In the global financial system, American strength comes largely from two factors. Its currency, the US, is the world’s reserve currency, something that permits the US Fed to create liquidity on tap. Given the size of its economy, a hitherto unblemished credit history, and the fact that the USD is the main currency used in global trade, there is enough demand for the greenback

The other is US dominance over SWIFT (Society for Worldwide Interbank Financial Communication), a universal system used to transfer funds. Its control over SWIFT allows it to block transfers, thus ‘sanctioning’ the entity.

But countries like China and Russia are trying to usher in a new system.

Stephen Lees, an American economist and author, says, in this article that China has taken a big lead in quantum computing, in high performance computing. It appears to be the first country to achieve exascale computing (an ability to do 10 raised to 18 floating point operations per second!! That would, if true, make it 1000 times as fast as existing, peta scale computers. That gives it a huge, perhaps unassailable, edge in military and industrial applications.

China has plans to issue a CBDC (Central Bank issued Digital Currency). This would be fully backed by gold, thus introducing a much needed constraint on the ability of countries to print money endlessly. China already has an agreement with SWIFT. So if, say, a basket of currencies, all backed by gold, can be used to price commodities in international trade, and gets approved by SWIFT, the financial hegemony of the US $ would be greatly diluted.

It is a great pity that the MIC (Military Industrial Complex) indulged in wars, basically in its own self-interest, using trillions of $ in the effort, instead of using the money to build the technologies of the fourth industrial revolution.

Even now, it promotes a progressive, woke culture. The New York City Council just approved legislation under which non-citizens will be allowed to vote in local elections . This is insane and, likely, unconstitutional! You can only allow citizens to vote!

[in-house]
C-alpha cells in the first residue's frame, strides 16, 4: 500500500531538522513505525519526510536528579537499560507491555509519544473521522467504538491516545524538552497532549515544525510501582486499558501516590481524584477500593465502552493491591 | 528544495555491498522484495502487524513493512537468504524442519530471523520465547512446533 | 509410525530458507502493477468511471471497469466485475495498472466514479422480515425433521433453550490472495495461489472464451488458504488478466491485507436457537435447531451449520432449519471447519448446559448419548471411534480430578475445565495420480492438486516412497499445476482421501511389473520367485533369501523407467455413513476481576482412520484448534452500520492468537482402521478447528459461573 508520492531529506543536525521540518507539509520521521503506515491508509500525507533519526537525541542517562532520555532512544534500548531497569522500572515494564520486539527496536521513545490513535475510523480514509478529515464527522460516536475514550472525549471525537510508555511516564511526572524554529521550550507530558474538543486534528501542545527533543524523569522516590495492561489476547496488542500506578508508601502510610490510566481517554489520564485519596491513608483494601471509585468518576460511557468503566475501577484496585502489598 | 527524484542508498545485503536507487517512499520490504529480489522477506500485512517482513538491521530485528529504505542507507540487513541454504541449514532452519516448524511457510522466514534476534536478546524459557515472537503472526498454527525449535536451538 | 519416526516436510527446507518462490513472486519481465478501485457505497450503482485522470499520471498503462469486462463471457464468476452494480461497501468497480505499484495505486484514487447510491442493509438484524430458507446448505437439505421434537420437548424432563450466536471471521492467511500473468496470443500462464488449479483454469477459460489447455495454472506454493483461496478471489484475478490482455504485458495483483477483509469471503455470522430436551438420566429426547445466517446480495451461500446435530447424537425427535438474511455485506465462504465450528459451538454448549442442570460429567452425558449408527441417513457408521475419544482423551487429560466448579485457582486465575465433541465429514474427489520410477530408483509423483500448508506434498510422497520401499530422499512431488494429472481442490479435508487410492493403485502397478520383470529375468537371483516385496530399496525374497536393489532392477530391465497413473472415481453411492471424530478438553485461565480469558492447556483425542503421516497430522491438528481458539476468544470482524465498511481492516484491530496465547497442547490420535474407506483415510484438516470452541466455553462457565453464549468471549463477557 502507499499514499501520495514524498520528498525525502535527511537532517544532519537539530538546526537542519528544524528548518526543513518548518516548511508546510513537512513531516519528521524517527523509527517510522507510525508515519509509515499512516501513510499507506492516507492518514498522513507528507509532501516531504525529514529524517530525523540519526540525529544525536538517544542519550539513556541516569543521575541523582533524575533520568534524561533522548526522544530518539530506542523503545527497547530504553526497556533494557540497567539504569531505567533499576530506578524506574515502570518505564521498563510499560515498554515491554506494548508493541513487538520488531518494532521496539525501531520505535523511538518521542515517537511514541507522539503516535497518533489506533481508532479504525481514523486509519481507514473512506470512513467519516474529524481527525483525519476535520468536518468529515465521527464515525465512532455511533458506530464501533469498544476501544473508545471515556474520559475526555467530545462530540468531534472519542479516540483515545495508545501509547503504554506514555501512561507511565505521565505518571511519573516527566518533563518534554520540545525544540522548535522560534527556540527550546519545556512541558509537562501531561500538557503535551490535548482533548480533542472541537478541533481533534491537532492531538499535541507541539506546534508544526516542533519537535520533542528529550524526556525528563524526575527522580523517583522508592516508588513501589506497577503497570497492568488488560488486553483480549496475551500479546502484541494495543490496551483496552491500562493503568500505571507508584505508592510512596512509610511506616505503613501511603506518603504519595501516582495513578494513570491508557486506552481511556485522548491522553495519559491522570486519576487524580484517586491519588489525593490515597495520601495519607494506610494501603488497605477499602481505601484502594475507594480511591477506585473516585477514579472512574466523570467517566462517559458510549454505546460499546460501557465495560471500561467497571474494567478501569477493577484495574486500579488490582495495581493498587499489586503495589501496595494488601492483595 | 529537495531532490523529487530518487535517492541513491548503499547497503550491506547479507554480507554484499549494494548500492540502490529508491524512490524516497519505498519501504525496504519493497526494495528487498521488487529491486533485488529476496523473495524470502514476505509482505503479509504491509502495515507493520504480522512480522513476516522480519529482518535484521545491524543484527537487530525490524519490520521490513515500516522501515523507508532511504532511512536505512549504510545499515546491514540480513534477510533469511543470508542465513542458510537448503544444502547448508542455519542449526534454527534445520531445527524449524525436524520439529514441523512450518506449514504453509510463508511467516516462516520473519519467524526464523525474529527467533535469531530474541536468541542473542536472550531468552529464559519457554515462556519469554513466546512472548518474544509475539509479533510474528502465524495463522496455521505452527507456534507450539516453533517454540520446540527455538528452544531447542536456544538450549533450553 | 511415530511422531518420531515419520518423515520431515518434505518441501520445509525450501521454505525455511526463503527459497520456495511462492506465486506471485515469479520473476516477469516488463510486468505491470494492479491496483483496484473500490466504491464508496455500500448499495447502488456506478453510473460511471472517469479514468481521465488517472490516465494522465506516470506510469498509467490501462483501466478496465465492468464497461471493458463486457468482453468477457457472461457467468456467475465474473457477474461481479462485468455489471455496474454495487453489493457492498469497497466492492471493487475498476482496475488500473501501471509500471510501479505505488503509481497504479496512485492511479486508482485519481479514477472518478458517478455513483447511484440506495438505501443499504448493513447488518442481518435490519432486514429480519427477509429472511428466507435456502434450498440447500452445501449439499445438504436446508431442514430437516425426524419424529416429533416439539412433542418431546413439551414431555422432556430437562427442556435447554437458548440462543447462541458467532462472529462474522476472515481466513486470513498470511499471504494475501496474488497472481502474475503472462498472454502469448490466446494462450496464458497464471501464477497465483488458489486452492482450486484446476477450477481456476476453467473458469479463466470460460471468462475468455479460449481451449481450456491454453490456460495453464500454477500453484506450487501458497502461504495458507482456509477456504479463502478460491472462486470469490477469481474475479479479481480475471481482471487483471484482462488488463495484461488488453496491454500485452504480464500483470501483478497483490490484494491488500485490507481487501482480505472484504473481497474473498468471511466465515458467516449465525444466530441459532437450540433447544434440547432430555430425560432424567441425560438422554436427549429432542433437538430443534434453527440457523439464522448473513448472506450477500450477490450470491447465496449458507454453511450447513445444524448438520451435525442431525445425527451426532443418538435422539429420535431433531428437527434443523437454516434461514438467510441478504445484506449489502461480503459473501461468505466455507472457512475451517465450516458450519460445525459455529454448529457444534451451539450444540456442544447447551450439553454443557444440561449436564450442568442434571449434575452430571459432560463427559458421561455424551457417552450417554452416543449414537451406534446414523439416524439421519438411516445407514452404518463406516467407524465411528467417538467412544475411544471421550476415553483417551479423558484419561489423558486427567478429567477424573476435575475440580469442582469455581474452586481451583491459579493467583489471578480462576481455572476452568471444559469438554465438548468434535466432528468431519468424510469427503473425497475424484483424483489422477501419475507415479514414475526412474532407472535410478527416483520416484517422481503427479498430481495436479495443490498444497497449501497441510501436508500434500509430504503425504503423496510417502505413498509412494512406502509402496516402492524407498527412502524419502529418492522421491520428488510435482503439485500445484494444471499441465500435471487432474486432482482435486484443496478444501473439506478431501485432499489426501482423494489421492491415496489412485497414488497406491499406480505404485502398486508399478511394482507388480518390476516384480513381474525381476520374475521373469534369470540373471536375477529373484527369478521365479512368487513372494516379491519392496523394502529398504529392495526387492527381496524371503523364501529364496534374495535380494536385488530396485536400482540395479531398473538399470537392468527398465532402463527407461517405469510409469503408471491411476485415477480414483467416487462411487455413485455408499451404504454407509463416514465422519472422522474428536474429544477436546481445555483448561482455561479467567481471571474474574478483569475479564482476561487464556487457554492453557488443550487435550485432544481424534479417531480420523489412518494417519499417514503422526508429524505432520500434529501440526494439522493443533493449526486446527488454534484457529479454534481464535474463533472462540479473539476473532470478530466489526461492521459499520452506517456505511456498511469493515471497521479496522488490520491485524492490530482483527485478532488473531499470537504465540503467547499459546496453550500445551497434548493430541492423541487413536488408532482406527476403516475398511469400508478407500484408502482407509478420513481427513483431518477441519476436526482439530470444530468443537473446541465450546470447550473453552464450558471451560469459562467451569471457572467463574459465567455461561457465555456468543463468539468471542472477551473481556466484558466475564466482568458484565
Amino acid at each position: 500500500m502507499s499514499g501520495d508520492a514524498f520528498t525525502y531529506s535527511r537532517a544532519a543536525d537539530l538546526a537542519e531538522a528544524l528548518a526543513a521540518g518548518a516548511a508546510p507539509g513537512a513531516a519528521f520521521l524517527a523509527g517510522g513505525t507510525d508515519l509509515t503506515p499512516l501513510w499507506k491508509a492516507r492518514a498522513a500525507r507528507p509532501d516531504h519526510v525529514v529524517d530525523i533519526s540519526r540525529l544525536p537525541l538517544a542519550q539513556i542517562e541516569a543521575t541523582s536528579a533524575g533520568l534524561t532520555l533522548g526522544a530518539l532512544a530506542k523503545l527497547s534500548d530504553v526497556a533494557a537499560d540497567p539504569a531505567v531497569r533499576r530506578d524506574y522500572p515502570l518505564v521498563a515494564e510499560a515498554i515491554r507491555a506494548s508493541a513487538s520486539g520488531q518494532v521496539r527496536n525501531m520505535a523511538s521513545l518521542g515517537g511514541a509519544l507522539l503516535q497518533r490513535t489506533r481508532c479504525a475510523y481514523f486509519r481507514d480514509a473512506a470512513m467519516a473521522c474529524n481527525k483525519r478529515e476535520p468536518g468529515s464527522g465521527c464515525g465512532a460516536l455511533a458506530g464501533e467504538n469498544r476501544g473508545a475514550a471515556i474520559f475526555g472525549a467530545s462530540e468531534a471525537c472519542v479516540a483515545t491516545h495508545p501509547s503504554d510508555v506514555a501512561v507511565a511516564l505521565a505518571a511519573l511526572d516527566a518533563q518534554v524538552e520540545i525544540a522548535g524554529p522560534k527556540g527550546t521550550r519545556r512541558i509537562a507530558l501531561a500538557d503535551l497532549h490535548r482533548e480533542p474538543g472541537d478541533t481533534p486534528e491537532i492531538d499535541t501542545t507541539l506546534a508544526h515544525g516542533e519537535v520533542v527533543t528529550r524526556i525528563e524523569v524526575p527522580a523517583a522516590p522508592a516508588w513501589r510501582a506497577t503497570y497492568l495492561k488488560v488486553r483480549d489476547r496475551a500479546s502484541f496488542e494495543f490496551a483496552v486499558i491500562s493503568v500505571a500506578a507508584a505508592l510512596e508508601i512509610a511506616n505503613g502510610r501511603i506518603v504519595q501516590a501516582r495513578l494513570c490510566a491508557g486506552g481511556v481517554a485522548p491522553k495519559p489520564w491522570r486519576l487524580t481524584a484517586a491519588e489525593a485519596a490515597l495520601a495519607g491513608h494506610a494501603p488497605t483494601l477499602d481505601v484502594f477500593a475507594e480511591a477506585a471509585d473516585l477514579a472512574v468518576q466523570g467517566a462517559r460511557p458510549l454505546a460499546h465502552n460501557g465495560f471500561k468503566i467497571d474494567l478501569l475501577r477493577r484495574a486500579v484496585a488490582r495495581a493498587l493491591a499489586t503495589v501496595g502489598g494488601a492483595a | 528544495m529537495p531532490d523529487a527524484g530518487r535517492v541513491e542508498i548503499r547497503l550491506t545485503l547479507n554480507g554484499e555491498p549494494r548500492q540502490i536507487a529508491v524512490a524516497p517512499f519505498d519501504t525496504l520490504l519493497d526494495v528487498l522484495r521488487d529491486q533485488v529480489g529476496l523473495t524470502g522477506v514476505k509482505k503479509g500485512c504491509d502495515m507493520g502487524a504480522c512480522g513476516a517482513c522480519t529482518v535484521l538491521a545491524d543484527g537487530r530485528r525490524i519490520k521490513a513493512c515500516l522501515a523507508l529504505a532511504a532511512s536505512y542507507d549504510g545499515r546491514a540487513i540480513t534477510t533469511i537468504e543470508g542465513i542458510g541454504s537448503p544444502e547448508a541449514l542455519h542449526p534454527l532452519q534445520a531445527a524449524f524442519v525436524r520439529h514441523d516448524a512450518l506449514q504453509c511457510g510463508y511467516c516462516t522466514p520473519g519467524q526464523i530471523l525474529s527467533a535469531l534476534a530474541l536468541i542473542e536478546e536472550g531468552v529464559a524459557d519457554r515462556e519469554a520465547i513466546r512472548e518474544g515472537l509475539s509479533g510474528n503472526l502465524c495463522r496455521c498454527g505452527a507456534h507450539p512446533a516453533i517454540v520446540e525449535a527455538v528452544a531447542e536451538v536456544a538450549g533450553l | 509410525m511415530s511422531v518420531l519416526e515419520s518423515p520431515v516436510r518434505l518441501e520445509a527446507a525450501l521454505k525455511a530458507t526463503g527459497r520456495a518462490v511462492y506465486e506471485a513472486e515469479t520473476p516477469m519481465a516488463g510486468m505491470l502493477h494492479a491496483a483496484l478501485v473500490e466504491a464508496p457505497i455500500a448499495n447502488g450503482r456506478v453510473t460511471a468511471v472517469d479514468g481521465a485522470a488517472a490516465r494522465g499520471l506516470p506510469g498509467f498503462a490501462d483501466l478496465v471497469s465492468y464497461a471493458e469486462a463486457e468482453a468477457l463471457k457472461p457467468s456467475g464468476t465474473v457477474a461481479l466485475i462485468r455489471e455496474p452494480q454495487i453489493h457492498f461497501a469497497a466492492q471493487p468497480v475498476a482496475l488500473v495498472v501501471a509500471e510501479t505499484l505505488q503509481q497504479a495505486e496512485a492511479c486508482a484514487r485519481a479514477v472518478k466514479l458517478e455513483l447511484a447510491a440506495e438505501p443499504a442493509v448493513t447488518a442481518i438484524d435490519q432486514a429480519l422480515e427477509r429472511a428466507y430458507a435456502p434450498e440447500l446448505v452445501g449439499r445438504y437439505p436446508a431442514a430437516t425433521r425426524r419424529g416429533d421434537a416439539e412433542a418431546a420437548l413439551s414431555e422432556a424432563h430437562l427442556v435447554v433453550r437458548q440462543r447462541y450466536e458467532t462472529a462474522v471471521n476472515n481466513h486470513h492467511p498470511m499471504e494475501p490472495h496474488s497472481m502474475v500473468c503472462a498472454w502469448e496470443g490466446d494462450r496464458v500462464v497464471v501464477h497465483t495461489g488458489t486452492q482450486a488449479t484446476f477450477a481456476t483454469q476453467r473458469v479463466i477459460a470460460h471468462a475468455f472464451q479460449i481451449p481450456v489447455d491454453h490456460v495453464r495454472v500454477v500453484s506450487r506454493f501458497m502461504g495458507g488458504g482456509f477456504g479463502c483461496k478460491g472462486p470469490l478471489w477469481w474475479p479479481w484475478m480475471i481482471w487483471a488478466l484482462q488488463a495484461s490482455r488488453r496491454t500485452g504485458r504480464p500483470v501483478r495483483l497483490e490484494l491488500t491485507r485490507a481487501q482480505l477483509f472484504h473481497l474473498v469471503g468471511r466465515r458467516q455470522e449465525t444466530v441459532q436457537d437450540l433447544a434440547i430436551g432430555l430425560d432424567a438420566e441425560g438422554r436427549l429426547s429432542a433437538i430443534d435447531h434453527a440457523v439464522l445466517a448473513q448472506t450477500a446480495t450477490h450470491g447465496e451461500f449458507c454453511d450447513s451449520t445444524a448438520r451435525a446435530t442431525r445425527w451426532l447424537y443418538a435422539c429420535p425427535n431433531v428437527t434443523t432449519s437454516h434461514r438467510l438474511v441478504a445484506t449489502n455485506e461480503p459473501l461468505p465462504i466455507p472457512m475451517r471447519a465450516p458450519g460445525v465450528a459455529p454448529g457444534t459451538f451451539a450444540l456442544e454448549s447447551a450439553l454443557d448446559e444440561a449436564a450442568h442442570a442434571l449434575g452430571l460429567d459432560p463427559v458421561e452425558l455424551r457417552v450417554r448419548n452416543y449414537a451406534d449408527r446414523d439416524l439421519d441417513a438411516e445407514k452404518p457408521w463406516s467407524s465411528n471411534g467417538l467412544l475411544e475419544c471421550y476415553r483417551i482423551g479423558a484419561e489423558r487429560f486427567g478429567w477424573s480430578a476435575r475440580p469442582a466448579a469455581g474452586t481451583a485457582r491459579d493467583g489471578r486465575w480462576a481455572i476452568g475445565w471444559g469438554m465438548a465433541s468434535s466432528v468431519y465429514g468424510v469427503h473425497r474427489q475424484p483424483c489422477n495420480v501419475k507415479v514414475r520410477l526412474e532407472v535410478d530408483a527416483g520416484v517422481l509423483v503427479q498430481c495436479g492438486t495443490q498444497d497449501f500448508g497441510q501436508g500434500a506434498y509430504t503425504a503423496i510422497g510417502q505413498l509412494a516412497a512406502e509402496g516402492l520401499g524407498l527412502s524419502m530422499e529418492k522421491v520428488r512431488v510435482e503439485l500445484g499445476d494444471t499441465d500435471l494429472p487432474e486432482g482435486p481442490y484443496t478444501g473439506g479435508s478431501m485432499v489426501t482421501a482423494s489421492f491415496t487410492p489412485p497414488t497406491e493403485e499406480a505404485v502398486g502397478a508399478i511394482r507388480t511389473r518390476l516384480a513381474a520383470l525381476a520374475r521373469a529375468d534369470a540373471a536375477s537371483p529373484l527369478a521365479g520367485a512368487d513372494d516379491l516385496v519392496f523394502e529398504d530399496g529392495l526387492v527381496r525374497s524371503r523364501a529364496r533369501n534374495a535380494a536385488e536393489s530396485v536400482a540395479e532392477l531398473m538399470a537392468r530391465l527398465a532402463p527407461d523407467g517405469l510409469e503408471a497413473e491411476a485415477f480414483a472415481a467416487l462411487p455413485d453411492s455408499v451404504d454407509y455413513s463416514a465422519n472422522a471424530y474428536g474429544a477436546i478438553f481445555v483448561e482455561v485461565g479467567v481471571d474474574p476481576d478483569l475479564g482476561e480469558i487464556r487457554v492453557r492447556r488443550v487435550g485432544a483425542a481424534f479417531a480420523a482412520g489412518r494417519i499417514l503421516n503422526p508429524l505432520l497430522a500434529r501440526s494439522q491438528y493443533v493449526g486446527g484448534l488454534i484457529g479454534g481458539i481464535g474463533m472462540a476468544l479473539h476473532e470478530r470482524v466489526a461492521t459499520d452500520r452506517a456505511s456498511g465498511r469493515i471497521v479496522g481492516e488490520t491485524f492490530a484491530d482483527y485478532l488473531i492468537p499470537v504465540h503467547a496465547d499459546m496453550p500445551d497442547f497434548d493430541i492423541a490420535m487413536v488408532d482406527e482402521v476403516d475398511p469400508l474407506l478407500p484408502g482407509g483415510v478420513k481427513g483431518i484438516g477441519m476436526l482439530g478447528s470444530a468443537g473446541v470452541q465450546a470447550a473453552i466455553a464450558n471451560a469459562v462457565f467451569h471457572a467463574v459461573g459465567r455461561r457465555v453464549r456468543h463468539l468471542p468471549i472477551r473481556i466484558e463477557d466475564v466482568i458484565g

So if these events come to pass, it would increase the price of gold, (if gold backed basket of CBDC currencies replace the USD; the USD would fall; world trade would increase; financial discipline would be introduced in monetary system, thereby stanching the debasement of currencies.

On the flip side, more aggression by certain players would go unchecked, and this can result in a dilution of civil liberties.

So we live in interesting times.

Last week the Sensex closed at 58786, down 215 points, over the week.

Retail investors continue to pump in money into equity mutual funds, in the absence of other domestic saving opportunities. Bank deposits do not give interest rates higher than inflation. In Nov, equity mutual funds saw an inflow of Rs 11,600 crores, more than double Oct inflows of 5,200 crores. The domestic fund industry has the financial heft to be a bulwark against selling by foreign investors.

But a serious global crisis can puncture this. If there is a military big power confrontation over Ukraine, Taiwan or Iran, the bear will run amok. So a lot depends on how Biden reacts to these situations.